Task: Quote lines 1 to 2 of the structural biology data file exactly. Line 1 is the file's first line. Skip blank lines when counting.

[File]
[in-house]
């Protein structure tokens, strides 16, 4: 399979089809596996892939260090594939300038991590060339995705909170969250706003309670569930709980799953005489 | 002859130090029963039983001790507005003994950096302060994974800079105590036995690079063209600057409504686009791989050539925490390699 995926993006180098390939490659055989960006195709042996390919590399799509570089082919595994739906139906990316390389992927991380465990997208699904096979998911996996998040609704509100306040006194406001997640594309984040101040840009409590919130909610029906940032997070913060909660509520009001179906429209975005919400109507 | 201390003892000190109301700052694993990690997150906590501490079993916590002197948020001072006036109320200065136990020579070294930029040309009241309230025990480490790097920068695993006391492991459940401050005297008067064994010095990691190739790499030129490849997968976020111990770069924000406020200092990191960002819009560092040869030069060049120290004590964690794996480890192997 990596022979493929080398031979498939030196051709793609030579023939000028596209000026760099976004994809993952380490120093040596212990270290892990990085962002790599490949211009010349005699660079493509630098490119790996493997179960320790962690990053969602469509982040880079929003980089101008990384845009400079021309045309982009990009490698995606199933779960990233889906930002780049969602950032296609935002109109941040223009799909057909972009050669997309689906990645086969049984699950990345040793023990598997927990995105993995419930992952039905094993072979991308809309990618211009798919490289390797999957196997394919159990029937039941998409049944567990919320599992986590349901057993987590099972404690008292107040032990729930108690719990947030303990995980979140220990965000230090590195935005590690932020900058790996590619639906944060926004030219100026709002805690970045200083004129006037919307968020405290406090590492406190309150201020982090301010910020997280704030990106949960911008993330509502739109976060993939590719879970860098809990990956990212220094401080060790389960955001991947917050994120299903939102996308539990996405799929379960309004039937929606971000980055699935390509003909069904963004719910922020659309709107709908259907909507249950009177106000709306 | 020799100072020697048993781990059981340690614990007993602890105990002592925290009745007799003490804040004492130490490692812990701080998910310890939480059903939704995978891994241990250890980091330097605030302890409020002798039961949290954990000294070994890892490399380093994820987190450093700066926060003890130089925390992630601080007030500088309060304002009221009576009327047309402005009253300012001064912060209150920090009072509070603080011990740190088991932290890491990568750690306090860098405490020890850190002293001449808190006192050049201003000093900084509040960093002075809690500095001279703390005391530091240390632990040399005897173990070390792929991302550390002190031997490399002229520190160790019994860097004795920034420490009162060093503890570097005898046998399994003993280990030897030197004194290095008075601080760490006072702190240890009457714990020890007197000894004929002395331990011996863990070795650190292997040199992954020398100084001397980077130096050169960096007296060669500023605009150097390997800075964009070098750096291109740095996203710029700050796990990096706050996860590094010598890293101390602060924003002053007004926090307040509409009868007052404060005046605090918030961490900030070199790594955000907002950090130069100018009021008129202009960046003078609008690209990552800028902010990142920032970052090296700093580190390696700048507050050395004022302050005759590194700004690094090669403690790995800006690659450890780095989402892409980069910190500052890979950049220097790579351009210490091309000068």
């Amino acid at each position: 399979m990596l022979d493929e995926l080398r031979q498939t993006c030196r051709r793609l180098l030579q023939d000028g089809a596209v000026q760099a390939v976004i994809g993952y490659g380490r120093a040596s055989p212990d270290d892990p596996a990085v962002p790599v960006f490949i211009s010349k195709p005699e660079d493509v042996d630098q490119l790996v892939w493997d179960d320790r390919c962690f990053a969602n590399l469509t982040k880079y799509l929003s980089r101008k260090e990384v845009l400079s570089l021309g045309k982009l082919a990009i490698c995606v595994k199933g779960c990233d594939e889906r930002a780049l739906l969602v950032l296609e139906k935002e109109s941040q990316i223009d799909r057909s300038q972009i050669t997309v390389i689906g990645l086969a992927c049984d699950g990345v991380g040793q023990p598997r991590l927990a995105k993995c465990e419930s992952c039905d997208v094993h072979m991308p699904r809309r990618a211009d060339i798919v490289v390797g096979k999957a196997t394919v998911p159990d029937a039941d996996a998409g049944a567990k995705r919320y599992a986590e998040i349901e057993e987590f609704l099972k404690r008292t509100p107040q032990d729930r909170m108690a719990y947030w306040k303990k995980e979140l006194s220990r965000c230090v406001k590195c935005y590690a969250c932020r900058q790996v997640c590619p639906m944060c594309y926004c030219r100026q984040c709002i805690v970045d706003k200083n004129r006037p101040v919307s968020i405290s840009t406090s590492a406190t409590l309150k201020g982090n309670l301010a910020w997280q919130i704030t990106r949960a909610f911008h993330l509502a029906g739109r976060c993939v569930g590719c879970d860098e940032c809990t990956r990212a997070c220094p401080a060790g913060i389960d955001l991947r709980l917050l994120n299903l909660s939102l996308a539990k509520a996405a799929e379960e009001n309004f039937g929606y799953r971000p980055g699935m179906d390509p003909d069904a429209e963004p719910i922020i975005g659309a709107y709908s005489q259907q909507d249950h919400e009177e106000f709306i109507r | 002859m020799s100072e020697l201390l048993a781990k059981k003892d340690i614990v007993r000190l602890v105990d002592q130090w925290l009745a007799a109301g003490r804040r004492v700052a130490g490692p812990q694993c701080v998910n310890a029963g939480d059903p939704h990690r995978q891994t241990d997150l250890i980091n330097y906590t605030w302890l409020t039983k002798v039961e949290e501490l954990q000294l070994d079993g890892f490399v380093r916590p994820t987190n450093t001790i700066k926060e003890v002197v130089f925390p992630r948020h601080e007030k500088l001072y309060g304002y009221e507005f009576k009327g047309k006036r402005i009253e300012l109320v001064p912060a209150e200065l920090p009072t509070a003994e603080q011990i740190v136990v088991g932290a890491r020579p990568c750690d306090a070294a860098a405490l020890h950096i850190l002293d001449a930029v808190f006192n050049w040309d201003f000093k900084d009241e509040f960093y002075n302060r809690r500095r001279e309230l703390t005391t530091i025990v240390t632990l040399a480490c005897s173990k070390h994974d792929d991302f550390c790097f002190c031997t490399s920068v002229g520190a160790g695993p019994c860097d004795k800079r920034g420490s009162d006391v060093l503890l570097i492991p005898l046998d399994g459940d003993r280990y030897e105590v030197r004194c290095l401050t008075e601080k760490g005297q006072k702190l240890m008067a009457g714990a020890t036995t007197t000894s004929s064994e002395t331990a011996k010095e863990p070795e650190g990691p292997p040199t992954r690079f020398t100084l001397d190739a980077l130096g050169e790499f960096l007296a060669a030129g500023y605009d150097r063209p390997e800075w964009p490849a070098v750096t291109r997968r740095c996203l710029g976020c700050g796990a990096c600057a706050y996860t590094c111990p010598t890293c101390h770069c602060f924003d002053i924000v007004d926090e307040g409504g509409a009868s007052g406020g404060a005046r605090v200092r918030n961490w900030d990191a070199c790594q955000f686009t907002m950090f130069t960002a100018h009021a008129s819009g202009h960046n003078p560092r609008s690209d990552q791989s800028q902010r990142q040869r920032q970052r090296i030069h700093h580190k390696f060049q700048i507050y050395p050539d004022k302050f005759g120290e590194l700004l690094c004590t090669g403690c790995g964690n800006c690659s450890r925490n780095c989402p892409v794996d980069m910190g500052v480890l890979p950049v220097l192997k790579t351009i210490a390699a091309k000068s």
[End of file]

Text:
[in-house]
């Protein structure tokens, strides 16, 4: 399979089809596996892939260090594939300038991590060339995705909170969250706003309670569930709980799953005489 | 002859130090029963039983001790507005003994950096302060994974800079105590036995690079063209600057409504686009791989050539925490390699 995926993006180098390939490659055989960006195709042996390919590399799509570089082919595994739906139906990316390389992927991380465990997208699904096979998911996996998040609704509100306040006194406001997640594309984040101040840009409590919130909610029906940032997070913060909660509520009001179906429209975005919400109507 | 201390003892000190109301700052694993990690997150906590501490079993916590002197948020001072006036109320200065136990020579070294930029040309009241309230025990480490790097920068695993006391492991459940401050005297008067064994010095990691190739790499030129490849997968976020111990770069924000406020200092990191960002819009560092040869030069060049120290004590964690794996480890192997 990596022979493929080398031979498939030196051709793609030579023939000028596209000026760099976004994809993952380490120093040596212990270290892990990085962002790599490949211009010349005699660079493509630098490119790996493997179960320790962690990053969602469509982040880079929003980089101008990384845009400079021309045309982009990009490698995606199933779960990233889906930002780049969602950032296609935002109109941040223009799909057909972009050669997309689906990645086969049984699950990345040793023990598997927990995105993995419930992952039905094993072979991308809309990618211009798919490289390797999957196997394919159990029937039941998409049944567990919320599992986590349901057993987590099972404690008292107040032990729930108690719990947030303990995980979140220990965000230090590195935005590690932020900058790996590619639906944060926004030219100026709002805690970045200083004129006037919307968020405290406090590492406190309150201020982090301010910020997280704030990106949960911008993330509502739109976060993939590719879970860098809990990956990212220094401080060790389960955001991947917050994120299903939102996308539990996405799929379960309004039937929606971000980055699935390509003909069904963004719910922020659309709107709908259907909507249950009177106000709306 | 020799100072020697048993781990059981340690614990007993602890105990002592925290009745007799003490804040004492130490490692812990701080998910310890939480059903939704995978891994241990250890980091330097605030302890409020002798039961949290954990000294070994890892490399380093994820987190450093700066926060003890130089925390992630601080007030500088309060304002009221009576009327047309402005009253300012001064912060209150920090009072509070603080011990740190088991932290890491990568750690306090860098405490020890850190002293001449808190006192050049201003000093900084509040960093002075809690500095001279703390005391530091240390632990040399005897173990070390792929991302550390002190031997490399002229520190160790019994860097004795920034420490009162060093503890570097005898046998399994003993280990030897030197004194290095008075601080760490006072702190240890009457714990020890007197000894004929002395331990011996863990070795650190292997040199992954020398100084001397980077130096050169960096007296060669500023605009150097390997800075964009070098750096291109740095996203710029700050796990990096706050996860590094010598890293101390602060924003002053007004926090307040509409009868007052404060005046605090918030961490900030070199790594955000907002950090130069100018009021008129202009960046003078609008690209990552800028902010990142920032970052090296700093580190390696700048507050050395004022302050005759590194700004690094090669403690790995800006690659450890780095989402892409980069910190500052890979950049220097790579351009210490091309000068």